the red vectors is an eigenvector of with the corresponding eigenvalue of
.

The blue vectors along the y-axis are also eigenvectors. To see this, note that each of
the blue vectors is of the form . But then
So each of the blue vectors is an eigenvector of with the corresponding eigenvalue of
.

A natural question is this: does every square matrix have eigenvalues and
eigenvectors? We will see in Module EIG-0020 that the answer to this question
is “yes”, provided that we permit eigenvalues and entries of eigenvectors
to be complex numbers. The next example is one that requires complex
numbers.

Let . Note that takes any vector in and rotates it , as we saw in Example ex: rotate45 of
Module LTR-0070.

Since rotates every vector in , every nonzero vector changes direction, so there are
no eigenvectors in the plane. But it turns out that does have eigenvectors and
eigenvalues, but in order to find them we need to work with vectors whose
entries are complex numbers. Since these vectors are not in , we cannot see
them.

Consider the vector . We compute:
so is an eigenvector of . Its corresponding eigenvalue is .

We will continue to work with complex numbers as we study eigenvalues and
eigenvectors.

Why All the Fuss About Eigenvalues and Eigenvectors?

The first in-depth study of eigenvalues can probably be attributed to Fourier as he
studied partial differential equations early in the nineteenth century, and in
particular when he studied what is known as the heat equation. [Trefethen and
Embree] By the twentieth century mathematicians understood the connections
between differential equations and eigenvalues. Systems of differential equations are
often best represented by matrices, especially in the context of using computers to
find numerical solutions. Most algorithms to solve these systems work by iterating
some process, and eigenvalues along with their corresponding eigenvectors indicate
what will happen to such a process after many repetitions.

The most famous modern example of a large-scale eigenvalue problem is the Google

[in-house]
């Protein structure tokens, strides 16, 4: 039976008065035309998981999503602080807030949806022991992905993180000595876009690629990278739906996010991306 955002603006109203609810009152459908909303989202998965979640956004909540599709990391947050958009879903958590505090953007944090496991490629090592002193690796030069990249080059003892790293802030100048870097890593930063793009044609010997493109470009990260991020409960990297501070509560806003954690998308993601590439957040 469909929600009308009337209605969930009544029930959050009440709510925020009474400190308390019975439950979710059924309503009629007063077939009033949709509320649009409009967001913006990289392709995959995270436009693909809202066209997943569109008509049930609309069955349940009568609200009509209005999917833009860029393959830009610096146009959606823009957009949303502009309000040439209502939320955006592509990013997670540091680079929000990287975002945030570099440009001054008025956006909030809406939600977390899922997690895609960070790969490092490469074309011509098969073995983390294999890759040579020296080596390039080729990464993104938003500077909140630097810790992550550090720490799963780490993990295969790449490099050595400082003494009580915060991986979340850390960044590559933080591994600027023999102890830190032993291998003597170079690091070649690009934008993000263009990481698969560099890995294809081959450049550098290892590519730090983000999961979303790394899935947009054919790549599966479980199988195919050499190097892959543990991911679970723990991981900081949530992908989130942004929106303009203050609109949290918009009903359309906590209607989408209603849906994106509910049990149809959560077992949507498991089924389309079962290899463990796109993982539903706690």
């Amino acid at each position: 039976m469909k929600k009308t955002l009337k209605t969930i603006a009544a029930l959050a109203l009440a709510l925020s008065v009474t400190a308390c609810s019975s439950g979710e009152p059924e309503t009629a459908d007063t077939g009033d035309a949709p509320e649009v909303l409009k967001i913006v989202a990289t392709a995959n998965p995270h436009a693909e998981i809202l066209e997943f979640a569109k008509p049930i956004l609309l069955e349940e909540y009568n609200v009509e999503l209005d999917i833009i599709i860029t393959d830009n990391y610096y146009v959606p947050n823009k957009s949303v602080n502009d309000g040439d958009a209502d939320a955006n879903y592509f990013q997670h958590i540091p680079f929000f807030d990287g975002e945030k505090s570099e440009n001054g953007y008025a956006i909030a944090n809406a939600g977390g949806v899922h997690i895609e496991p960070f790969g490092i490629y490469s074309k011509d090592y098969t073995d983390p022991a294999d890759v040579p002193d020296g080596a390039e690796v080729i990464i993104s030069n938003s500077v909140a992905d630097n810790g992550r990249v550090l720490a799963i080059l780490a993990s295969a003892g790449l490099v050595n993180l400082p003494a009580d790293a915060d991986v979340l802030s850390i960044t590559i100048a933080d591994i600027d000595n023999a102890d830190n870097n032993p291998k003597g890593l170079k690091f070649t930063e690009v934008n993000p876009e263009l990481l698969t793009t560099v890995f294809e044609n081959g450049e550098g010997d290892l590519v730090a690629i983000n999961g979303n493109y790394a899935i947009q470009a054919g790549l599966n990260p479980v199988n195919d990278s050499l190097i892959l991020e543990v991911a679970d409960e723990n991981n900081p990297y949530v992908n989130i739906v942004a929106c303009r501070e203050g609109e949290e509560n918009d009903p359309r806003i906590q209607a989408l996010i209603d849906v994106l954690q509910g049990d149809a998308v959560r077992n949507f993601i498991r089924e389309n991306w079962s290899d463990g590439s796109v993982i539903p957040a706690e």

PageRank algorithm, which helped set Google apart from its competitors as a search
engine. Some of the relevant mathematics can be learned by working through the
paper, “The $25,000,000,000 Eigenvector, The Linear Algebra Behind Google”, by
Kurt Bryan and Tanya Leise.

Practice Problems

Let .

Show that is an eigenvector of . What is its corresponding eigenvalue?

Show that is an eigenvector of . What is its corresponding eigenvalue?

Show that is an eigenvector of . What is its corresponding eigenvalue?

Let . Note that takes any vector in and projects it onto the -axis, as we learned in
Practice Problem of Module LTR-0020. Which vectors in would be eigenvectors,
and what are the corresponding eigenvalues?

Returning to Example ex:eigsrotation, let . Show that is an eigenvector of . What is its
corresponding eigenvalue?

Arguing geometrically, identify the linear transformation whose standard matrix has
eigenvalues and .

Vertical ShearHorizontal ShearCounterclockwise Rotation
through a angleReflection About the line Horizontal StretchVertical Stretch

Let . Can you find an eigenvector and its corresponding eigenvalue? Can you find
another “eigenpair”? Can you find all of the eigenvectors of ?

The rotation matrix in Example ex:eigsrotation has complex eigenvectors and eigenvalues. Think
geometrically to find an example of a (non-identity) rotation matrix with real
eigenvectors and eigenvalues.

Answer: Rotation through degrees.

Can an eigenvalue have multiple eigenvectors associated with it?

YesNo

Can an eigenvector have multiple eigenvalues associated with it?

YesNo

Bibliography

[Trefethen and Embree] Trefethen, Lloyd and Embree, Mark, Spectra and
Pseudospectra, Princeton University Press, 2005, p. 5-6